“I also believe that global history could benefit from a closer look at cities.”

What would you say are the current key trends in the study of global urban history?

Global history per se has been the fastest expanding subfield of history during the last two decades, I think. Whereas fourteen years ago, when I began my PhD, I was under pressure to justify my decision to study Argentina as a German in the UK, today the onus is on those studying their own country’s past to uphold what they are doing—to a silly extent at times, I believe, when I see quite how apologetic today’s historians are if they don’t have “global” or “transnational” in their working titles. But for better or worse, urban historians have not remained unaffected by this trend, even if this is one of the more Eurocentric (or North Atlantic-centered) part of historical writing.

From what I can see, these broader trends have so far taken mostly the form of an expansion of research on cities in what today is called the Global South. I think of the work of Tim Harper, Su Lin Lewis, Carole Woodall, Emer O’Dwyer, and many others I can’t mention here. These are also the kind of people we admire and seek to approach for our blog.

Tellingly, however, in my impression most such historians do not present themselves as “urban historians in the first place. Instead they first recur to other labels to describe their work, geographic ones in particular, such as global history, Southeast Asian history, colonial history, or whatever their specialization may be precisely. There are exceptions to this rule, to be sure. Leicester University’s Centre for Urban History now produces more and more research on the history of cities in the Global South, while avowedly maintaining the label “urban history.” Carl Nightingale’s book on the global history of urban segregation would be another example. So there are exciting developments if you look for them, but on the whole I would argue that they are still too exceptional.

Is there any advice that you have for historians looking to work collaboratively across countries?

To have time at their hands and never underestimate the importance of language. For our blog—and many other projects we are involved in—it is nowadays commonplace to work with people in other countries. In my particular case, my academic upbringing was mostly outside of Germany anyway, having done a PhD about Argentina in the U.K. before going to Italy and spending a year in the US. But it’s all too easy to underestimate the real challenges in cross-national cooperation and language has everything to do with this. In choosing to produce an English-language blog in Germany, we also chose to lose potential German readers outside of academia. We will never attract many readers in Latin America. If I look at our followers on Twitter, the overwhelming majority are based in Britain and the US.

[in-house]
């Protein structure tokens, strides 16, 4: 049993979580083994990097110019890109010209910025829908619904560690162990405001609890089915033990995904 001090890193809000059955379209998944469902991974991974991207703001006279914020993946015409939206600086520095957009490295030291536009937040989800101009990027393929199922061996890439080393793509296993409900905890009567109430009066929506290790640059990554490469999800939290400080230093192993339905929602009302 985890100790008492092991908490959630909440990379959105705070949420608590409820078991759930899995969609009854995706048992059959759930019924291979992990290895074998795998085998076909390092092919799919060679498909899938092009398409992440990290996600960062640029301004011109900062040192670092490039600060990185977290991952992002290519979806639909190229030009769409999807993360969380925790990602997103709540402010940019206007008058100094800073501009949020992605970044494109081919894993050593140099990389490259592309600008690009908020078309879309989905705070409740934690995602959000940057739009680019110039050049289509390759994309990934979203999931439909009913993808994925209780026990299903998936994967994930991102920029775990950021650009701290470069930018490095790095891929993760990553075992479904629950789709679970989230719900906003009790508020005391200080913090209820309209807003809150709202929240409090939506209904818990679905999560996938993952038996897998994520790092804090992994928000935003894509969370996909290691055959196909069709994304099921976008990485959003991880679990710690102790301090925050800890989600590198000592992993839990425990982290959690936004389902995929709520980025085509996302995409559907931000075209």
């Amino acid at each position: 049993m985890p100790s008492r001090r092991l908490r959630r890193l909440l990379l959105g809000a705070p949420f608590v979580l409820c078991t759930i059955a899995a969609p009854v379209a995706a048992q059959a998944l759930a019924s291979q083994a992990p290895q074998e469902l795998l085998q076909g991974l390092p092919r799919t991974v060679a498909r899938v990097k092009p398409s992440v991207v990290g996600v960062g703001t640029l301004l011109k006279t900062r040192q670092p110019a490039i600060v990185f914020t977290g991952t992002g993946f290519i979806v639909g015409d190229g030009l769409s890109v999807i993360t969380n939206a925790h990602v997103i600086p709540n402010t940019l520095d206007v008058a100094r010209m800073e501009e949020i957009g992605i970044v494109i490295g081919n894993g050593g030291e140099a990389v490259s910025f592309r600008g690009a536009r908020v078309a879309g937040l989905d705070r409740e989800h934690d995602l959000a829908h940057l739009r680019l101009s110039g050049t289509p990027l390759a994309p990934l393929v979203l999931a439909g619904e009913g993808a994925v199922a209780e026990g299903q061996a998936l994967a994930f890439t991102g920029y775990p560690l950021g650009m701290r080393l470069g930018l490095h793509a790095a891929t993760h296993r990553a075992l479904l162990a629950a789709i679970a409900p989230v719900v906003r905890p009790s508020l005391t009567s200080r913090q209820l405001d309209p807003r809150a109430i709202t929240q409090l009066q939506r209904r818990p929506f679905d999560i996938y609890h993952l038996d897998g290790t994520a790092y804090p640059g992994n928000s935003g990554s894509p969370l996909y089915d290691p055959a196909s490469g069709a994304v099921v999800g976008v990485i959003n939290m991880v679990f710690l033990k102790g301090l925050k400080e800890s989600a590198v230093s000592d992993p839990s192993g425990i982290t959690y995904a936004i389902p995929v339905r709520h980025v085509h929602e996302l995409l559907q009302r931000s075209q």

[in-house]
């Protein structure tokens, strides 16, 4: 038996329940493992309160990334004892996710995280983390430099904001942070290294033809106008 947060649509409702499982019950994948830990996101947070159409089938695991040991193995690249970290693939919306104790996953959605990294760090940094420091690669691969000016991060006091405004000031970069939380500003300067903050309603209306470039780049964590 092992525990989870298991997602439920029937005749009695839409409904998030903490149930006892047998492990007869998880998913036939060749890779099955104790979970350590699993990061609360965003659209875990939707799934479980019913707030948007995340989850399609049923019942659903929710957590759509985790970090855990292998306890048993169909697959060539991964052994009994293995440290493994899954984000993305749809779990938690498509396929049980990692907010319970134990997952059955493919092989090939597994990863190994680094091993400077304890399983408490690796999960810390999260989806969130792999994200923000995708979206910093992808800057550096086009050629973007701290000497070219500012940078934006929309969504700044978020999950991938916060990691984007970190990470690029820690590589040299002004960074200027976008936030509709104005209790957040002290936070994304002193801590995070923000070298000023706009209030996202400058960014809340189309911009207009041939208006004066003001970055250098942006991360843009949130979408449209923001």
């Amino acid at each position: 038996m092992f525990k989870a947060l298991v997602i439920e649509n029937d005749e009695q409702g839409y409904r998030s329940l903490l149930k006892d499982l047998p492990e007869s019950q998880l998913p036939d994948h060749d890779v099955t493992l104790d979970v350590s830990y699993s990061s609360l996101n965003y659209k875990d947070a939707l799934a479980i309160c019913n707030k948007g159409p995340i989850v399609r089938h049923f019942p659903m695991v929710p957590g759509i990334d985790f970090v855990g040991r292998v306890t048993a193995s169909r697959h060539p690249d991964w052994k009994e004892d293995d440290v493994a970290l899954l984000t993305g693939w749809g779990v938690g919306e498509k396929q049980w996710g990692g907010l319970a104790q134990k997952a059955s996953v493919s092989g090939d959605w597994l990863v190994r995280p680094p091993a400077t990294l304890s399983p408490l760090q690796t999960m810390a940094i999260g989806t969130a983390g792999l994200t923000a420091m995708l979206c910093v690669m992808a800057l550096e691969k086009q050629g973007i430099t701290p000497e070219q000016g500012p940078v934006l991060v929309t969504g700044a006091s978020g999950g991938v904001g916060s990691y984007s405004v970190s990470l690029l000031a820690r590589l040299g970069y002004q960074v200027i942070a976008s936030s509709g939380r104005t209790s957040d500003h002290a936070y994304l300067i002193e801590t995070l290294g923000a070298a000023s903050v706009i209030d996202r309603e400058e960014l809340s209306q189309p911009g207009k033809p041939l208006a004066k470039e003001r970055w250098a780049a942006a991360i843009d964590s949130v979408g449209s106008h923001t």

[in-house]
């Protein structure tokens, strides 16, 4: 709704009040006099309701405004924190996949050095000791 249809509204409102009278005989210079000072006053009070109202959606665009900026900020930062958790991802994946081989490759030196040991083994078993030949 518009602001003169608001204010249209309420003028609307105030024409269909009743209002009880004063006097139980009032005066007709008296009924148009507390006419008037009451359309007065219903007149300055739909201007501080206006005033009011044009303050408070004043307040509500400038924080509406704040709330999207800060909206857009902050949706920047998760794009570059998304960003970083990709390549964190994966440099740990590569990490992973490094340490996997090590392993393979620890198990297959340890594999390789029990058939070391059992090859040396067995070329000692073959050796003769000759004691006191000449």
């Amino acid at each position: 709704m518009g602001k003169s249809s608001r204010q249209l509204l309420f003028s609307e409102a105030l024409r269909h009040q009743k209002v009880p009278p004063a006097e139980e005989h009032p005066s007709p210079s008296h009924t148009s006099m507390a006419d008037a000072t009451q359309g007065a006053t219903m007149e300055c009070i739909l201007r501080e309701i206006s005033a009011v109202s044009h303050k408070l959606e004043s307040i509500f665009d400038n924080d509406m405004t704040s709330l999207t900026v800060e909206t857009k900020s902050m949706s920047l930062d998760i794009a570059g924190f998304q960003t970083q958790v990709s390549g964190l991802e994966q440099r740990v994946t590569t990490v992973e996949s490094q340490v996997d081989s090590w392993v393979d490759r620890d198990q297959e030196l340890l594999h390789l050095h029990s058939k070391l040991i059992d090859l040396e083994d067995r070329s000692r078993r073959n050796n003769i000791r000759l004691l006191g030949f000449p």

“…it’s all too easy to underestimate the real challenges in cross-national cooperation and language has everything to do with this.”

Conversely, it is difficult to find contributors outside of Anglophone academia. History is a literary discipline and a blog is the kind of format where you want to upload something that also sounds nice, so the level of English of potential contributors is something we constantly discuss among the editors, especially bearing in mind our own time constraints in proofreading. In history, national—or linguistically specific—markets also continue to shape the conceptual concerns and interests that scholars bring along, making it much harder to convey our approach and goals outside the core areas of our readership. On the other hand, if all your contributors and readers are in Germany, the UK, and the USA we really shouldn’t call this “global.” So we really try hard to keep an open mind for influences from beyond the English-speaking world, which is something global history should heed more generally given its tendency towards increasing monolingualism.

Is there any advice that you have for academics looking to create a blog like Global Urban History?

In my impression there are lots of people with great ideas, but the main danger for creating a new blog is that it becomes a flash in the pan. We were all enthusiastic in the beginning—and still are—but the everyday maintenance of the whole structure is arduous. On top of that we all have teaching and admin duties and we pursue our actual research, which means going to archives, reading other historians, and writing journal articles and books. So if you want to create a blog that lasts for a year or so and is meant to be read by a few more people than your closest friends, ask yourself how many hours per week you are able and willing to invest in the coming twelve months.

Horacio Coppola - Buenos Aires 1936 - Corrientes desde el edificio COMEGA nocturna.jpg

Horacio CoppolaCÓPPOLA, H., PREBISCH, A. y ANZOÁTEGUI, I.: Buenos Aires 1936: visión fotográfica por Horacio Coppola, Buenos Aires, Municipalidad de la Ciudad de Buenos Aires, 1936 (editado en ocasión del cuarto centenario de la fundación de la Ciudad de Buenos Aires, 1536-1936)

You can find out more about Michael Goebel, of Global Urban History; and his work from his page on the Freie Universität Berlin website. He is on Twitter as are his co-editors Joseph Ben Prestel and Antonio Carbone . If you’d like to read more urban history profiles, please follow the link here.